But items 2) and beyond are a problem.
- If it’s so tricky for me to begin to understand women’s issues, what makes women magically able to fully grasp (and then dismiss) the male perspective?
- I’m sure that men sometimes bring up their own problems to minimize women’s. But surely it doesn’t follow that there are No Male Problems of Consequence, and that the only reason anyone would ever bring up male problems is as a club to silence women?
- I don’t like being called an asshole.
To generalize this even more, posts like this, directed at men, make me hear something like this:
As a man, your opinion is likely to be bad. Not just off-topic, or extraneous, but bad. In the sense of evil. Your perspective is likely to be ignorant and oppressive. You are likely to espouse the continued oppression and subjugation of women.
Because you embody and carry this oppression like an infection, you are bad.
Now, maybe I have yet to lose any feminist readers. Maybe, they are thinking, this is all true: men in our society, due simply to the way they’ve been socialized, are likely to carry and perpetuate a system of thought that subjugates women. This isn’t prejudice, perhaps they would say: it’s just fact.
But it’s the jump from protesting how our society is currently set up to vilifying men themselves, that bothers me. This jump happened when Tia pulled out the word “asshole” and ascribed deliberately malicious motives to men, generally, by accusing them of bringing up their problems “to tell us [women] we don’t have that much to complain about”.
Is it really legitimate to declare men, en masse, as being presumptively in a state of moral culpability, for the crime of being men?
I feel like the subtext in this post, and in some other feminists’ perspectives, is that although a small number of men are righteous, having elevated their consciousness and repudiated the repressive role they were assigned through their socialization, most men are in a state of moral disgrace, wallowing in ignorance, and that those men are reprehensible, and personally, morally, culpable.
To be sure, there are men who are consciously and deliberately cruel, violent, manipulative, and exploitative of women. But I would hope we could all agree that such men are in a small minority, and that we can all rightly condemn them.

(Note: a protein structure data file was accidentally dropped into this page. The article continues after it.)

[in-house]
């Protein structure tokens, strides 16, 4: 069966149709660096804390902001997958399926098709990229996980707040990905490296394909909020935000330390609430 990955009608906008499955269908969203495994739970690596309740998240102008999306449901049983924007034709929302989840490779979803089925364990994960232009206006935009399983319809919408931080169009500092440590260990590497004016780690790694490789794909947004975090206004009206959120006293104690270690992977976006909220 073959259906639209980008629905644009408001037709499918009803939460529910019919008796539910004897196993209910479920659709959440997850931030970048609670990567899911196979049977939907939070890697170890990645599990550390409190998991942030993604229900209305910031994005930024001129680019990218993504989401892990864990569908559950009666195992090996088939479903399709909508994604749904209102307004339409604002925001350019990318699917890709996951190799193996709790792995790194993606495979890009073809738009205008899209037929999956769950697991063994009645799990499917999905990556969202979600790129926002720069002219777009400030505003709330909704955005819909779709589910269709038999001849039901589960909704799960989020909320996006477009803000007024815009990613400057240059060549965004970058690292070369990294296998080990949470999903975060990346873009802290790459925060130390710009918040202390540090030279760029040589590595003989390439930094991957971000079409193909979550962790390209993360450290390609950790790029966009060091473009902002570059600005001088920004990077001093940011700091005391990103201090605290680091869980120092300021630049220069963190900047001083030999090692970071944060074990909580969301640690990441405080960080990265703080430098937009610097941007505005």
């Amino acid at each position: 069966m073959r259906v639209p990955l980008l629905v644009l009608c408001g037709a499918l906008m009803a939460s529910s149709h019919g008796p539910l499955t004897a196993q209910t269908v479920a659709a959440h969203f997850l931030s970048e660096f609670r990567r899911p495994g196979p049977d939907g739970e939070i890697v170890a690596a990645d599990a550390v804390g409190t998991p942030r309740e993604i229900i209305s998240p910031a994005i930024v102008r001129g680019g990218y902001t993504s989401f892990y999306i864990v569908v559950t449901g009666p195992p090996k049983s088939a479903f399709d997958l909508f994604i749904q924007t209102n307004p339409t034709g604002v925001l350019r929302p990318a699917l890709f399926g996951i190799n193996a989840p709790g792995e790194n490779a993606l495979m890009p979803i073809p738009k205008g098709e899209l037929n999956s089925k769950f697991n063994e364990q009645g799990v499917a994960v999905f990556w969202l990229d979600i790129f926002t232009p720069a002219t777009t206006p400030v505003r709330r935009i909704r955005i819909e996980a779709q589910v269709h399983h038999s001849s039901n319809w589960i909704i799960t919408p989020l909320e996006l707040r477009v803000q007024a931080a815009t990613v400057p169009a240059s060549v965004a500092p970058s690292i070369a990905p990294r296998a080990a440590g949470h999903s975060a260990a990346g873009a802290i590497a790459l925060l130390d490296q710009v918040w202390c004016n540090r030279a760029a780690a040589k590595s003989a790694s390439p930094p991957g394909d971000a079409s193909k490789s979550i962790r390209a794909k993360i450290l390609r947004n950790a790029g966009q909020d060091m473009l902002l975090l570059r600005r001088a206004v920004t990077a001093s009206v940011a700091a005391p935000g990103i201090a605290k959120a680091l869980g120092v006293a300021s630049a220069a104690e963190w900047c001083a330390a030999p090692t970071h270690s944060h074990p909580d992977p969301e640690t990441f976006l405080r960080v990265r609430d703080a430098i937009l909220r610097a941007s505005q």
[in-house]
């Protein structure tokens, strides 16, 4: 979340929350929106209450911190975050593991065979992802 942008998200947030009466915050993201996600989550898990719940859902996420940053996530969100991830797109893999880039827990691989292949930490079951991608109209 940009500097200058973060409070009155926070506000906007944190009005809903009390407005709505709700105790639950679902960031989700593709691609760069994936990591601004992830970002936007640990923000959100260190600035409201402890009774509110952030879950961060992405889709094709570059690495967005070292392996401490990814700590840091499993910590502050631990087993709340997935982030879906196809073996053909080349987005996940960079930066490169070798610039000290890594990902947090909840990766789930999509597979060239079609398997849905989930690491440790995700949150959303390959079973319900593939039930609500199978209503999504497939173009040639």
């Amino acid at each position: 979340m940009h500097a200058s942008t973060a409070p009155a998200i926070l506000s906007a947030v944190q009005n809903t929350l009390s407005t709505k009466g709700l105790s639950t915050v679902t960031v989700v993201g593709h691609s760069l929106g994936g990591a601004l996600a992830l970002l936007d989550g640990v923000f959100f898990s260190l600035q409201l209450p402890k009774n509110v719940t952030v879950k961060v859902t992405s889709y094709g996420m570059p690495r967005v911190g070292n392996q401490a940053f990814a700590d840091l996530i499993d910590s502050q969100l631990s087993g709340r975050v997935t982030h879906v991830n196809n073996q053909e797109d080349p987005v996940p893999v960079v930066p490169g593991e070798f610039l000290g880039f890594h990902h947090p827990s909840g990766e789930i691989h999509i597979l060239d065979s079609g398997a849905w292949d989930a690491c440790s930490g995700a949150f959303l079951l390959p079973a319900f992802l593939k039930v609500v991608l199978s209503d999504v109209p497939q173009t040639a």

But, no matter what you might think of how our society is currently organized, and how it socializes boys and girls, is it right to hold culpable men who carry no malice or ill will of their own towards women?
I mean the question sincerely. Is it legitimate to blame them?
Addendum: I expect this post to be controversial, so much so that I wrote to Tia to ask her opinion before putting it up. She hasn’t had time to compose a complete reply, but says that I have gravely misunderstood her. Fair enough; I look forward to any eventual commentary.
I would, though, emphasize above all that I don’t mean this post as a critique of the prima facie content of Tia’s post. Tia’s post is a list of advice to men when talking to feminists, and it’s probably reasonably good advice. As I tried to highlight by laying out how I “heard” Tia’s list, I mean to address the subtext of her post.
One point of legitimate disagreement could simply be over whether there is, in fact, any subtext that looks anything like what I’ve described here. Maybe I’ve imagined it. Maybe I’m over-reacting. Maybe I’m projecting. I see these all as legitimate possibilities.
But to those that will say that Tia never called me an asshole, or said that men are in a state of moral culpability by default: yes, I understand that. But in the same way that men telling women on the street to “smile, honey” don’t actually say “you are an ornament and you exist to please men”, I heard more than Tia said.